KDHE warns first presumptive positive case of monkeypox found in Johnson Co.

Published: Jul. 9, 2022 at 11:37 AM CDT
Email This Link
Share on Pinterest
Share on LinkedIn

JOHNSON CO., Kan. (WIBW) - The first presumptive positive case of monkeypox in Kansas has been found in a patient in Johnson Co. with recent out-of-state travel.

The Kansas Department of Health and Environment says on Saturday, July 9, it worked with the Johnson Co. Dept. of Health to identify a presumptive positive case of monkeypox in Kansas based on tests at KDHE labs.

The KDHE said this is the first presumptive positive case in the state.

According to the Dept., the patient is an adult in Johnson Co., who had recently traveled out of state. The patient has worked with it to identify contacts who may have been exposed.

“The risk of monkeypox spreading in Kansas remains low,” Janet Stanek, Secretary of KDHE, said. “If you are experiencing symptoms of monkeypox illness, it’s important to stay home and contact your health care provider as soon as possible to avoid spreading the disease to others.”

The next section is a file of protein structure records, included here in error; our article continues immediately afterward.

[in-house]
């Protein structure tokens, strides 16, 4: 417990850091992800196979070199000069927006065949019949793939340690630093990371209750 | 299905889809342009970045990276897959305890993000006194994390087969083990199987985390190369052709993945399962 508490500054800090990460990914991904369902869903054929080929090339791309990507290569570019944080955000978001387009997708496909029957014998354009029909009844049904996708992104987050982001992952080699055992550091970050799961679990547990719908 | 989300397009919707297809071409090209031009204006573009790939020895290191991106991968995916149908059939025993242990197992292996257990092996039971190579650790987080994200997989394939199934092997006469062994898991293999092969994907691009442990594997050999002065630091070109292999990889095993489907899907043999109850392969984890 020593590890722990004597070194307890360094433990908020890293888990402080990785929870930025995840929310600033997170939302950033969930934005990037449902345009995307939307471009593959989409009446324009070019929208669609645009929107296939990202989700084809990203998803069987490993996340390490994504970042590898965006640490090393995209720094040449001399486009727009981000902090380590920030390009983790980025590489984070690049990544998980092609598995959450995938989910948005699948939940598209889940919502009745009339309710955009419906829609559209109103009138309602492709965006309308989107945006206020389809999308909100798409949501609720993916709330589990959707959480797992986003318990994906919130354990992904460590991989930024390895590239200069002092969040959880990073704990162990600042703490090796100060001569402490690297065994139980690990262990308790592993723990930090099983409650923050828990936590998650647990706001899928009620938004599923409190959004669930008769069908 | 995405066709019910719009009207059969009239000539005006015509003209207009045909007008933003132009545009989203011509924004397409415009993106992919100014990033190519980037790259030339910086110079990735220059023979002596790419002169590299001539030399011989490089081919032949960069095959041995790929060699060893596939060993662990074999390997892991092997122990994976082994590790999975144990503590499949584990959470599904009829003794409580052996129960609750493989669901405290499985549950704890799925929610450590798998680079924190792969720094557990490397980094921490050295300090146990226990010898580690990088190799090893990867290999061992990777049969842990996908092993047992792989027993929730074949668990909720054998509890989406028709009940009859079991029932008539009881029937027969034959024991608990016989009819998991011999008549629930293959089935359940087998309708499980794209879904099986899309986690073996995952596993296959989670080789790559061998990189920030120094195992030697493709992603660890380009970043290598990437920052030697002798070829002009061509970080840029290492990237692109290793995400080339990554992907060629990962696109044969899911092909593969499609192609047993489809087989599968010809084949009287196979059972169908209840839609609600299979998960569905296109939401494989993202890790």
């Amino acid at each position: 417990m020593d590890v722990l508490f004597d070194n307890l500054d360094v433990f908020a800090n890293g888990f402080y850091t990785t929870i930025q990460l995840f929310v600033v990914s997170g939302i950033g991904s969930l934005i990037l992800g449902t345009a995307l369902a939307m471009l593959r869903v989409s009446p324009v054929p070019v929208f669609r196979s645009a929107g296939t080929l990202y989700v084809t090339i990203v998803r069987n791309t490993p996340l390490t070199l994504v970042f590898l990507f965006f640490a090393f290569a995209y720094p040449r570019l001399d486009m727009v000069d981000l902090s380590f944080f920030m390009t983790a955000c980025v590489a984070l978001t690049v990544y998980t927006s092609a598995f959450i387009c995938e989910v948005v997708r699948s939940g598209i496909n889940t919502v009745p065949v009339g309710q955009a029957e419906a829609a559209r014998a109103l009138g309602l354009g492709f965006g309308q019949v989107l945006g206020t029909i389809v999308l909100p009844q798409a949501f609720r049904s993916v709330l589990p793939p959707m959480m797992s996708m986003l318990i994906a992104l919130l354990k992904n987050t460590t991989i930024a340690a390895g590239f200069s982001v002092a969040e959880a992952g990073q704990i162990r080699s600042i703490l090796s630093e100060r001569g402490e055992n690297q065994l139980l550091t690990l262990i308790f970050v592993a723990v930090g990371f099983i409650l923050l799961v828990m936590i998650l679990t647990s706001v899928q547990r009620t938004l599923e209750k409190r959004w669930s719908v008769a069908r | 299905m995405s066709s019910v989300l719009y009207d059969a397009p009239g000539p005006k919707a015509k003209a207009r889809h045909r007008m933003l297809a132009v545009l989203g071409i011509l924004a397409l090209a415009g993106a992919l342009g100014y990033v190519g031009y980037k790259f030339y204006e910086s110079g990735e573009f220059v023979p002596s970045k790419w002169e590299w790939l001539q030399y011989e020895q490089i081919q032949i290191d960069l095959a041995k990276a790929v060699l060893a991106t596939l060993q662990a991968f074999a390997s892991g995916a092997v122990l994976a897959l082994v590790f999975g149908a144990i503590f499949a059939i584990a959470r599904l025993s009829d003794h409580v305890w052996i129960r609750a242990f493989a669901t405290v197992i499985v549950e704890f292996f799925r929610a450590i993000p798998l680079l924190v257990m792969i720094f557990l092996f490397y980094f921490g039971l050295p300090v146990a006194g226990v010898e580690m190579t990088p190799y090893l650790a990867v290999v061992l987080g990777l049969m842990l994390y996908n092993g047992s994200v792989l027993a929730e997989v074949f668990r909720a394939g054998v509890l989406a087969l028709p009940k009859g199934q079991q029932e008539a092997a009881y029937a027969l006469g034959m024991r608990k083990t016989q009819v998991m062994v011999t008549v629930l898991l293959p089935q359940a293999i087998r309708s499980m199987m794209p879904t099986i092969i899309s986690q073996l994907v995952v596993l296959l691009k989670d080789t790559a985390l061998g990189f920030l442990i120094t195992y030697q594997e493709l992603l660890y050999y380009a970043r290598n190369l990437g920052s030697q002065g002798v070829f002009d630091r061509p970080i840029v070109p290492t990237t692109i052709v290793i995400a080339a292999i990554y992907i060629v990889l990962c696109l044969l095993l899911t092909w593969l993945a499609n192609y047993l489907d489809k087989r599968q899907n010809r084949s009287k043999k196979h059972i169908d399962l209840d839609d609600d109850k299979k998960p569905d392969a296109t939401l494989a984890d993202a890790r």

In typical cases, the KDHE said a patient may see symptoms like fever, headache, muscle ache, swollen lymph nodes, chills and exhaustion followed by a rash that can look like pimples or blisters that can appear on the face, inside the mouth and on other parts of the body like hands, feet, the chest, or the genitals.

However, the department said it is important to note that not all cases will show symptoms before the onset of a rash, so it highly recommends those who experience symptoms with other risk factors contact their doctor as soon as possible.

Risk factors include the following within 21 days of first symptom onset:

  • Contact with a person or people with a similar-appearing rash or who received a diagnosis of confirmed or probable monkeypox, OR
  • Close or intimate in-person contact with individuals in a social network experiencing monkeypox activity including meeting partners through an online website, digital app or social event, OR
  • Recent travel outside the US to a country with confirmed cases of monkeypox or where the Monkeypox virus is endemic, OR
  • Contact with a dead or live wild animal or exotic pet that is an African endemic species or used a product derived from such animals (game meat, creams, lotions, powders, etc.)

KDHE said the monkeypox vaccine is available to those with known exposure to a confirmed case. However, ti said with the vaccine supply extremely limited in the U.S., residents who have not been contacted by it or a clinical partner are not able to get vaccinated at this time. It said eligibility will be expanded as additional doses are made available.

For more information about monkeypox in Kansas, click HERE.

Copyright 2022 WIBW. All rights reserved.